The lack of basic Jewish knowledge of those applying for his program continues to disturb Olshtein deeply. They have never heard of Havdalah, many have no clue how to make Kiddush. The Jewish holidays are largely foreign to them. As a consequence, they have no sense of being inheritors of something precious.

Without their basic knowledge about Judaism, he felt, he had not fully prepared the participants in his program to be army officers. If they cannot make Kiddush, when honored by the more traditional soldiers in the unit to do so on Leil Shabbos, he says, they will lose the respect of the troops under their command.

Still over the first decade and a half of the mechinah programs, there was at best intermittent interaction with the chareidi community. Eventually, Gilad decided that was untenable. Chareidim are already at least 20 percent of Israel youth, and it is therefore impossible to speak about repairing the frayed social fabric of Israeli society without including the chareidi community. His goal was to overcome all the preconceptions and stigmas that both sides of the secular-religious divide possess about one another.

In addition, he saw in the chareidi community a huge potential resource of both knowledge of what it means to be Jewish and pride in being a member of Hashem’s Chosen People.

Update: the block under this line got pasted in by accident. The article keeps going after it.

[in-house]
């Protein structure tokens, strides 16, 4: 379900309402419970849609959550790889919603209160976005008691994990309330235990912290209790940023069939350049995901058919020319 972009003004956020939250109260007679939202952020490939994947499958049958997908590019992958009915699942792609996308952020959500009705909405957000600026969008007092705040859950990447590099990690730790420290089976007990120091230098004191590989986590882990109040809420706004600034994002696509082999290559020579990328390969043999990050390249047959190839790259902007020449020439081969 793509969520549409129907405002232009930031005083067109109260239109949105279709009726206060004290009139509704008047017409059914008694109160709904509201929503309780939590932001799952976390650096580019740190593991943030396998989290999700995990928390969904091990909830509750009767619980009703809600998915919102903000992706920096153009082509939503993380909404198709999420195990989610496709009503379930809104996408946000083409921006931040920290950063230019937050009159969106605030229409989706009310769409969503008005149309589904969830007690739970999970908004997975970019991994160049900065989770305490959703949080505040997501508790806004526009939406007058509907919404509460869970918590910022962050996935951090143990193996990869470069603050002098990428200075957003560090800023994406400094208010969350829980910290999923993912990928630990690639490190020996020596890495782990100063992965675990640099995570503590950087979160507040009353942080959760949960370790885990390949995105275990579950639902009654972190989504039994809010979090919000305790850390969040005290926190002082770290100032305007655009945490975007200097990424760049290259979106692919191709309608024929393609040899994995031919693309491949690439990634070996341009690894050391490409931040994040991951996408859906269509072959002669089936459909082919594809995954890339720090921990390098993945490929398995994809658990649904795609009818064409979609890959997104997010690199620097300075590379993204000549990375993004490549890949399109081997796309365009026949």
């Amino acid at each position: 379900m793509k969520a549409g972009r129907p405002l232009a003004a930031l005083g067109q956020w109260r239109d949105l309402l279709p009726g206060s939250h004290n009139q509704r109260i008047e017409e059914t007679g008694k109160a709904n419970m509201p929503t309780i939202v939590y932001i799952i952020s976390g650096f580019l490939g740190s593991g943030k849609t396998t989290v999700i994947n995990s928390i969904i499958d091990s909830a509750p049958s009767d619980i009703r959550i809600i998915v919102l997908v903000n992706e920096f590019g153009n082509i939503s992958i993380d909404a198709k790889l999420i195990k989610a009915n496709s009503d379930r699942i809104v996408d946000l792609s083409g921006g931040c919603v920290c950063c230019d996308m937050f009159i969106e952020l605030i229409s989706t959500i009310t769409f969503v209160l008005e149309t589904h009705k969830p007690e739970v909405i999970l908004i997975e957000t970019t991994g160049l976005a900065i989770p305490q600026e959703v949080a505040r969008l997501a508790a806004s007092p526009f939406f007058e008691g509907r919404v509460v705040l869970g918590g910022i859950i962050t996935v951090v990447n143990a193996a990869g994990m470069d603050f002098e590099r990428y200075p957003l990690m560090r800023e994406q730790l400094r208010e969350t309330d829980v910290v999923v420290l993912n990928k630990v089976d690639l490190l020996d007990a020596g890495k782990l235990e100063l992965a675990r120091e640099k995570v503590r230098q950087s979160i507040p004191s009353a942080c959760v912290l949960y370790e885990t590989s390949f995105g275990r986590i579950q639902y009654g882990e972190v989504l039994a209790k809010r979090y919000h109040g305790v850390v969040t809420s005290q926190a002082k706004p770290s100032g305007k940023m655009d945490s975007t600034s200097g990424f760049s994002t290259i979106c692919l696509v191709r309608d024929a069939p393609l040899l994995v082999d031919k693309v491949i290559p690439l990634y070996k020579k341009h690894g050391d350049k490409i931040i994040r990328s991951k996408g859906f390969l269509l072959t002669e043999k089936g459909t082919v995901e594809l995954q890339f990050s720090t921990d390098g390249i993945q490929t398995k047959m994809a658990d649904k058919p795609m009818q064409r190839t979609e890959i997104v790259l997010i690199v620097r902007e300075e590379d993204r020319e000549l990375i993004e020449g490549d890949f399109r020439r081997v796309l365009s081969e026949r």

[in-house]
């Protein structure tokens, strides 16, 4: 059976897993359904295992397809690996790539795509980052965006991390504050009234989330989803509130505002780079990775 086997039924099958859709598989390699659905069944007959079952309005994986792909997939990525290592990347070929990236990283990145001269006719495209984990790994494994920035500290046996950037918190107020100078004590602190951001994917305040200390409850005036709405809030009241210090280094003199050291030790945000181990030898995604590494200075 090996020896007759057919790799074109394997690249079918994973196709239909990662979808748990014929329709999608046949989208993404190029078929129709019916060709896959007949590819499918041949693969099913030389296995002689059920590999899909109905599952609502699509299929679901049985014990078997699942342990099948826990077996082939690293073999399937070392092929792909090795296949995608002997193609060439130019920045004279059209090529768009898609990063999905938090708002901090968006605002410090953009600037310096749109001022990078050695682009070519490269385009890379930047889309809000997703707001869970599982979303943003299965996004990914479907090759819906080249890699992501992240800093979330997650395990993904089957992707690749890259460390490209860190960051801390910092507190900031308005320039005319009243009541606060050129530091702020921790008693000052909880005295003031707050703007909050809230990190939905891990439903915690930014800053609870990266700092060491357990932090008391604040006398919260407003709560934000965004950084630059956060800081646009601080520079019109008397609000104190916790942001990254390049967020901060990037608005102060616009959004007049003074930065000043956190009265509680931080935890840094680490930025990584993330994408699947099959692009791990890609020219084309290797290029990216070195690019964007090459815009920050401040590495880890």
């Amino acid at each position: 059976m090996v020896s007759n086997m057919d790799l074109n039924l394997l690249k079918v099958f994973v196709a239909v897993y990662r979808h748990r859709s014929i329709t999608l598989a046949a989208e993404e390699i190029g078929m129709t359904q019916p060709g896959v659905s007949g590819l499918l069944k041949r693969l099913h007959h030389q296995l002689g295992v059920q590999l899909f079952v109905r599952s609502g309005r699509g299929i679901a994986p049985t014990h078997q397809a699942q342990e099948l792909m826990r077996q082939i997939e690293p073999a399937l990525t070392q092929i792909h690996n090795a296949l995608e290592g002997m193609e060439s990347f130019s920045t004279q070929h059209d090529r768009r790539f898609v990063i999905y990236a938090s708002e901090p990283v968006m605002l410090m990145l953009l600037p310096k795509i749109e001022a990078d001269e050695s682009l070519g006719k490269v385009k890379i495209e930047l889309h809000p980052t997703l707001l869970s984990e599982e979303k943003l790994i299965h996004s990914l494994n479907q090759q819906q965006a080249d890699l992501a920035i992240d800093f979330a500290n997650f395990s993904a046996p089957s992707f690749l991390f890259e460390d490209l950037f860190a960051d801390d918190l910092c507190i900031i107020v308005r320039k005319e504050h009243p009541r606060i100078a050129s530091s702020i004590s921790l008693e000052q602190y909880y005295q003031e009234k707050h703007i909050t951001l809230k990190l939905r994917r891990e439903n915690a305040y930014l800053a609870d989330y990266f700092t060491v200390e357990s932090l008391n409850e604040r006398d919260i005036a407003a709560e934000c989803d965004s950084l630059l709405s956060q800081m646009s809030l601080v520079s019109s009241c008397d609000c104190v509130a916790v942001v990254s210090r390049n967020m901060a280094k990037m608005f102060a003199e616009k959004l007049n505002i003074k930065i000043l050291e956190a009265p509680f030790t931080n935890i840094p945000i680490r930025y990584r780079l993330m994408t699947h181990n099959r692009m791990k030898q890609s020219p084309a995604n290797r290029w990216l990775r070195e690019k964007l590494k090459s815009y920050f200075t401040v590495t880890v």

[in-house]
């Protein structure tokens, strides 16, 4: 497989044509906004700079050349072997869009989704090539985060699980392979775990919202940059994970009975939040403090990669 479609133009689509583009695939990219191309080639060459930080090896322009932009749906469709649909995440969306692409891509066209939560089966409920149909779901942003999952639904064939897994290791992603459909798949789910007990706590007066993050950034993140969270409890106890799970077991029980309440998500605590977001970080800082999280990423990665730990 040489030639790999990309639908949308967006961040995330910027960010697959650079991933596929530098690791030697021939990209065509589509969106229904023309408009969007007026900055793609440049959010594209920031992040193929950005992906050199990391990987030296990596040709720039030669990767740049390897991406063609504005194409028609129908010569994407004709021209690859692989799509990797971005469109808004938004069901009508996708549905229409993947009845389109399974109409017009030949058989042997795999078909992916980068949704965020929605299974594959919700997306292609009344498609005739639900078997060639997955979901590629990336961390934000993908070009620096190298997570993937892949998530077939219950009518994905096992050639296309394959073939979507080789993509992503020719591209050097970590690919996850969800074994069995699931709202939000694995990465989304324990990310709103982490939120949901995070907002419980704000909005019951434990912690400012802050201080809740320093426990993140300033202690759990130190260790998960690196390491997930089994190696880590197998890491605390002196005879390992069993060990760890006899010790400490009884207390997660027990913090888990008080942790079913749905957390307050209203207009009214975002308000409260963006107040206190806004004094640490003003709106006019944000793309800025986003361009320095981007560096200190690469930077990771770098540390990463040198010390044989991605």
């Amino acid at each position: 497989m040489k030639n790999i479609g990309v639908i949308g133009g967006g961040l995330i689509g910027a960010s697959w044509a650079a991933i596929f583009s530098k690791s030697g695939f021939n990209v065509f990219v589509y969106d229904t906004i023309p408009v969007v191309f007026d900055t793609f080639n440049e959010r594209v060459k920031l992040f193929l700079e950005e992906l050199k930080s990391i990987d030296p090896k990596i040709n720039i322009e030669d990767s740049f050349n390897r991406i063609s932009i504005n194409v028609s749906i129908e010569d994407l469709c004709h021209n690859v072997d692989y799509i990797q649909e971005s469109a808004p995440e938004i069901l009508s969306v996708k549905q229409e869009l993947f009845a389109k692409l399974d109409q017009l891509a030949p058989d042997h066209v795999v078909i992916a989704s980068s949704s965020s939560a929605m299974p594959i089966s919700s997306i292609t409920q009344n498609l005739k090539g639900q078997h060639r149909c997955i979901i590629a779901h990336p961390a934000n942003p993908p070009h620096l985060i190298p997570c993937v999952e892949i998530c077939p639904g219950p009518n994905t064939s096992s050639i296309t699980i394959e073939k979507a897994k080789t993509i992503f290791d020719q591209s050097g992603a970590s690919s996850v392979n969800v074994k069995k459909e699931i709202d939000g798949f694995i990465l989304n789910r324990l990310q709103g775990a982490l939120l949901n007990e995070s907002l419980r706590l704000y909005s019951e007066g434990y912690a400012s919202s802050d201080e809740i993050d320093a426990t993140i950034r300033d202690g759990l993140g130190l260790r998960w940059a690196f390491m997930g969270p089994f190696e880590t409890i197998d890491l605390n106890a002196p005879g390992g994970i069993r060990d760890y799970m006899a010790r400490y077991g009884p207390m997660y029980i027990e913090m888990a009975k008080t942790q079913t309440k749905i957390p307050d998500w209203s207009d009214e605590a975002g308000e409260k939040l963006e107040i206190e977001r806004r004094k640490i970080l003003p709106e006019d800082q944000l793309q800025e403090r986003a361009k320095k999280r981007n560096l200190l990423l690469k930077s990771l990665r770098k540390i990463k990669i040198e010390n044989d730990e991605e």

On one of his trips to Poland, Gilad had led a mixed group of married chareidim in the IDF’s Shachar program, in which they were being trained in high tech, and nonreligious soldiers. He saw the chareidi men were eager to meet and interact with the nonobservant soldiers, and had a strong sense of responsibility for their fellow Jews.

 

ABOUT SEVEN YEARS AGO, Gilad approached Mrs. Tzila Schneider, the founder of Kesher Yehudi, and asked her whether she could create a program for the participants of one of his three Nachshon mechinot. He emphasized that he was not seeking a lecture series, but rather a program in which the participants would gain, in addition to exposure to basic Torah concepts, a personal knowledge of chareidi life and worldview.

That demand was music to Mrs. Schneider’s ears. The DNA of Kesher Yehudi is that the divisions among Israeli Jews can only be overcome through ongoing personal relationships based on a shared heritage of Torah. To date, Kesher Yehudi has formed 8,500 ongoing study partnerships, almost all of which evolve into deep personal relationships.

From his side, Olshtein had to overcome deep skepticism among the parents of participants in his program and from the participants themselves. As far as they were concerned, the entire chareidi world consists only of “deserters” from societal obligations.